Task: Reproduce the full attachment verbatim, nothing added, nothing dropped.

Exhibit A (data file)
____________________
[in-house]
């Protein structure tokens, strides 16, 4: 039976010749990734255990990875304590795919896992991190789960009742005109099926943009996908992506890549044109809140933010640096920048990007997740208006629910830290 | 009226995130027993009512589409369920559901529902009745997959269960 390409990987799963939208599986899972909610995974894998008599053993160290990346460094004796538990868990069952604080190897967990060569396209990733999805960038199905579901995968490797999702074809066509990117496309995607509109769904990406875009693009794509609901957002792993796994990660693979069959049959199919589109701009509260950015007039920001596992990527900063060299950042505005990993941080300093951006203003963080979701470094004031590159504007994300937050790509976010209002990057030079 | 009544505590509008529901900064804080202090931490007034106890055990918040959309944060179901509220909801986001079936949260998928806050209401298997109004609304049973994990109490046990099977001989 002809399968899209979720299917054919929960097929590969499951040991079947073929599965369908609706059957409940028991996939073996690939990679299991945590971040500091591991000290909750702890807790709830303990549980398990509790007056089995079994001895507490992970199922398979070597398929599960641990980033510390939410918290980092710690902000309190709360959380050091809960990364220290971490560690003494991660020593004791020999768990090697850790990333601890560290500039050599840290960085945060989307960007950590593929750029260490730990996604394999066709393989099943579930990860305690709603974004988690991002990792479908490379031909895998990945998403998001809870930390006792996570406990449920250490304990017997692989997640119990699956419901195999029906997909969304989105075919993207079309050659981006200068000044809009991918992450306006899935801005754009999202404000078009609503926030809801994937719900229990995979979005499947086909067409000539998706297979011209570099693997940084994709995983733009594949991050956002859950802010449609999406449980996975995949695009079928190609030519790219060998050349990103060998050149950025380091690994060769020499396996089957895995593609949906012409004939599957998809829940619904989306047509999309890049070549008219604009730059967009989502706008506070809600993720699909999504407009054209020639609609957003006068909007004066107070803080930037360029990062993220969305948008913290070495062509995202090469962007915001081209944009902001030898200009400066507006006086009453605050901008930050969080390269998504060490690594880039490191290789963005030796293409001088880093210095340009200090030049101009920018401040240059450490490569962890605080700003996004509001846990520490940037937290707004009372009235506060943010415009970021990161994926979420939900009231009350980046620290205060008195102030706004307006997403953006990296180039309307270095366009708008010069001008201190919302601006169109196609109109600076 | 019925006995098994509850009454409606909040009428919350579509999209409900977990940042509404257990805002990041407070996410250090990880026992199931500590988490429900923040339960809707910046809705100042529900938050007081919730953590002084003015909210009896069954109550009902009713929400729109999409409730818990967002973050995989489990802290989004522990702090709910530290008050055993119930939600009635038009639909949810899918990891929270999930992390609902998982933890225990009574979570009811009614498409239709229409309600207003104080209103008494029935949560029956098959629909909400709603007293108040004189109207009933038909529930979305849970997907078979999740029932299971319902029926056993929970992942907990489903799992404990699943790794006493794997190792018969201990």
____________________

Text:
[in-house]
């Protein structure tokens, strides 16, 4: 039976010749990734255990990875304590795919896992991190789960009742005109099926943009996908992506890549044109809140933010640096920048990007997740208006629910830290 | 009226995130027993009512589409369920559901529902009745997959269960 390409990987799963939208599986899972909610995974894998008599053993160290990346460094004796538990868990069952604080190897967990060569396209990733999805960038199905579901995968490797999702074809066509990117496309995607509109769904990406875009693009794509609901957002792993796994990660693979069959049959199919589109701009509260950015007039920001596992990527900063060299950042505005990993941080300093951006203003963080979701470094004031590159504007994300937050790509976010209002990057030079 | 009544505590509008529901900064804080202090931490007034106890055990918040959309944060179901509220909801986001079936949260998928806050209401298997109004609304049973994990109490046990099977001989 002809399968899209979720299917054919929960097929590969499951040991079947073929599965369908609706059957409940028991996939073996690939990679299991945590971040500091591991000290909750702890807790709830303990549980398990509790007056089995079994001895507490992970199922398979070597398929599960641990980033510390939410918290980092710690902000309190709360959380050091809960990364220290971490560690003494991660020593004791020999768990090697850790990333601890560290500039050599840290960085945060989307960007950590593929750029260490730990996604394999066709393989099943579930990860305690709603974004988690991002990792479908490379031909895998990945998403998001809870930390006792996570406990449920250490304990017997692989997640119990699956419901195999029906997909969304989105075919993207079309050659981006200068000044809009991918992450306006899935801005754009999202404000078009609503926030809801994937719900229990995979979005499947086909067409000539998706297979011209570099693997940084994709995983733009594949991050956002859950802010449609999406449980996975995949695009079928190609030519790219060998050349990103060998050149950025380091690994060769020499396996089957895995593609949906012409004939599957998809829940619904989306047509999309890049070549008219604009730059967009989502706008506070809600993720699909999504407009054209020639609609957003006068909007004066107070803080930037360029990062993220969305948008913290070495062509995202090469962007915001081209944009902001030898200009400066507006006086009453605050901008930050969080390269998504060490690594880039490191290789963005030796293409001088880093210095340009200090030049101009920018401040240059450490490569962890605080700003996004509001846990520490940037937290707004009372009235506060943010415009970021990161994926979420939900009231009350980046620290205060008195102030706004307006997403953006990296180039309307270095366009708008010069001008201190919302601006169109196609109109600076 | 019925006995098994509850009454409606909040009428919350579509999209409900977990940042509404257990805002990041407070996410250090990880026992199931500590988490429900923040339960809707910046809705100042529900938050007081919730953590002084003015909210009896069954109550009902009713929400729109999409409730818990967002973050995989489990802290989004522990702090709910530290008050055993119930939600009635038009639909949810899918990891929270999930992390609902998982933890225990009574979570009811009614498409239709229409309600207003104080209103008494029935949560029956098959629909909400709603007293108040004189109207009933038909529930979305849970997907078979999740029932299971319902029926056993929970992942907990489903799992404990699943790794006493794997190792018969201990």